DA finds Northampton police had probable cause to arrest Jonas Correia of Amherst in controversial video case
NORTHAMPTON — The Northwestern district attorney’s office said Friday that Northampton police had probable cause to arrest an Amherst man — and they did not use more force than necessary — outside a Pleasant Street bar in a March incident captured on controversial video and posted on YouTube.
Meanwhile, Northampton Police Chief Russell P. Sienkiewicz, in a brief statement Friday, said that the department has completed an internal review of the incident and the actions of officers at the scene — and that “no misconduct was identified.”
Criminal charges of disorderly conduct and resisting arrest against Jonas Correia were dropped in Northampton District Court Thursday, with the court agreeing to convert the disorderly conduct charge to a civil infraction.
“In light of the circumstances surrounding his arrest and their own internal policies the police used no more force than was necessary to effect this arrest,” the DA’s office said in a statement.
Once it was clear that Correia knew or should have known he was being placed into custody, he offered no resistance to the police. That’s why the state will not proceed with further prosecution on the charge of resisting arrest.
The decision was made after a thorough review of March 31 incident including available videos, witness accounts and police reports related to Correia’s arrest, the statement said.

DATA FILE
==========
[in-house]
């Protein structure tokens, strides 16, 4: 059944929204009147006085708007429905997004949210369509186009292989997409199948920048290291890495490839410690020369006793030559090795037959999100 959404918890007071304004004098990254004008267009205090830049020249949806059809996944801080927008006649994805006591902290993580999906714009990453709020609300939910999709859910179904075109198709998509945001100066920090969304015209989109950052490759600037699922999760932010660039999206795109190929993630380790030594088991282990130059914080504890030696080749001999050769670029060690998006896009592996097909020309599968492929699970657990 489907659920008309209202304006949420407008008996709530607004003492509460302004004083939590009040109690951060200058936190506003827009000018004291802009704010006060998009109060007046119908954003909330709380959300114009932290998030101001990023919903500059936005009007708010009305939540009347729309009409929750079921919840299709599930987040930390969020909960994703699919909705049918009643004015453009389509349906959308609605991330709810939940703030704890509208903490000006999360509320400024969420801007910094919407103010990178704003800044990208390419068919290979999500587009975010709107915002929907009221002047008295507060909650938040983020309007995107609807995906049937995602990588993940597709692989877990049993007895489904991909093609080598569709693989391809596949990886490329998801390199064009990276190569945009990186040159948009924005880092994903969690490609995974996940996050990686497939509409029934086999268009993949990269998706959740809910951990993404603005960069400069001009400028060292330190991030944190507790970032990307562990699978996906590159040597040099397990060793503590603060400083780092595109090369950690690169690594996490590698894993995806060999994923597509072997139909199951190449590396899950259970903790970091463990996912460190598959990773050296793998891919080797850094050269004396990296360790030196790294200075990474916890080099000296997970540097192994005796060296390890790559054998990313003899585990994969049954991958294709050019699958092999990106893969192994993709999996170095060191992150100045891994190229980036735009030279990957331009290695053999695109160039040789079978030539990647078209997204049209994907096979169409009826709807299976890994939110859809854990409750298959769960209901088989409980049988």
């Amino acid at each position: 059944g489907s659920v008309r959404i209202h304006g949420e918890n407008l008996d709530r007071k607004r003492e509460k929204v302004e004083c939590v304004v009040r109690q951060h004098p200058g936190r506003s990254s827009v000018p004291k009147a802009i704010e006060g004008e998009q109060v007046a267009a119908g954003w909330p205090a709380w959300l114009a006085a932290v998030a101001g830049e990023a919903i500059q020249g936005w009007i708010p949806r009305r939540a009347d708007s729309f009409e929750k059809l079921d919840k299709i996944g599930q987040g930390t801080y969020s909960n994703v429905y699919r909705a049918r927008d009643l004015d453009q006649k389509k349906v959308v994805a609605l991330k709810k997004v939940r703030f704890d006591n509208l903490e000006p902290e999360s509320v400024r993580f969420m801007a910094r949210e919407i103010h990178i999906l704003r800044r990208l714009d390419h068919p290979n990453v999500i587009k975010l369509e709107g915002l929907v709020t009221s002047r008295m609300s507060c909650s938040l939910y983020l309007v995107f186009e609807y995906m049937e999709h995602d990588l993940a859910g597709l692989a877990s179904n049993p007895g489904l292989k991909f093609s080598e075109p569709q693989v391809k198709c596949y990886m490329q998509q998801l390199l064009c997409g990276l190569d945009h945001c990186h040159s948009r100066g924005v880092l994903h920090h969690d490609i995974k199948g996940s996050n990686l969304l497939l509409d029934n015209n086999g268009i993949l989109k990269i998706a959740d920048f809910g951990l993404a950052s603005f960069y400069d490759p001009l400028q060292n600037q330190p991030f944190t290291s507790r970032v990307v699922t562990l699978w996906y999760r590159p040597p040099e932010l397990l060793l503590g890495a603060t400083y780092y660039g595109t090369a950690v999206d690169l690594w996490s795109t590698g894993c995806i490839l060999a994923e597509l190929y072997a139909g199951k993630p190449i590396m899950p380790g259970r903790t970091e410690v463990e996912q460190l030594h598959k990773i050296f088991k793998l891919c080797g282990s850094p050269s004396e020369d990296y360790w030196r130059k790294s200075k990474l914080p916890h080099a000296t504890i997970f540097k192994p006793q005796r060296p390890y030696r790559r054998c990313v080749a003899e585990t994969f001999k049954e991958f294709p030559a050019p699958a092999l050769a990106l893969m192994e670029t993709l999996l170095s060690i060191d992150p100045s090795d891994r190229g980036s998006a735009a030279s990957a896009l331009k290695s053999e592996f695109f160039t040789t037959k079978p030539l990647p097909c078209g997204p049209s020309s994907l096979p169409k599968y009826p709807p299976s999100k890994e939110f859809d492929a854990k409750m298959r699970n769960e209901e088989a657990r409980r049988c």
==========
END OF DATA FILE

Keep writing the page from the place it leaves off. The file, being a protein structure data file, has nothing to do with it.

The chief said the response complied with the department’s use of force and arrest policies, which are established under the Massachusetts Police Accreditation Commission standards and the Massachusetts Police Training Council’s guidelines.
He said it is common in district court to decriminalize misdemeanors for first-time offenders.
“In this case, the individual is being treated no differently,” than anyone in a similar situation, Sienkiewicz said.
Meanwhile, the DA’s office offered support for police.
“Recent events have reinforced the difficult, yet vital, role police officers play in our community,” the statement said. “They are asked to make split-second decisions to keep us all safe and return home to their families unharmed at the end of their shift.”
Correia’s March 31 arrest was captured on a five-minute video posted on YouTube under the title “Northampton Massachusetts Police Brutality.” It was filmed by someone who claimed to be a lawyer. In the video, two officers can be seen bringing Correia, of 12A Longmeadow Drive, Amherst, to the ground outside Tully O’Reilly’s and placing him in restraints after a third officer sprayed him in the face with pepper spray.
Police alleged that Correia threatened a member of the bar’s staff, prompting police to subdue him. His arrest followed another involving a man who allegedly punched a bar employee after refusing to leave.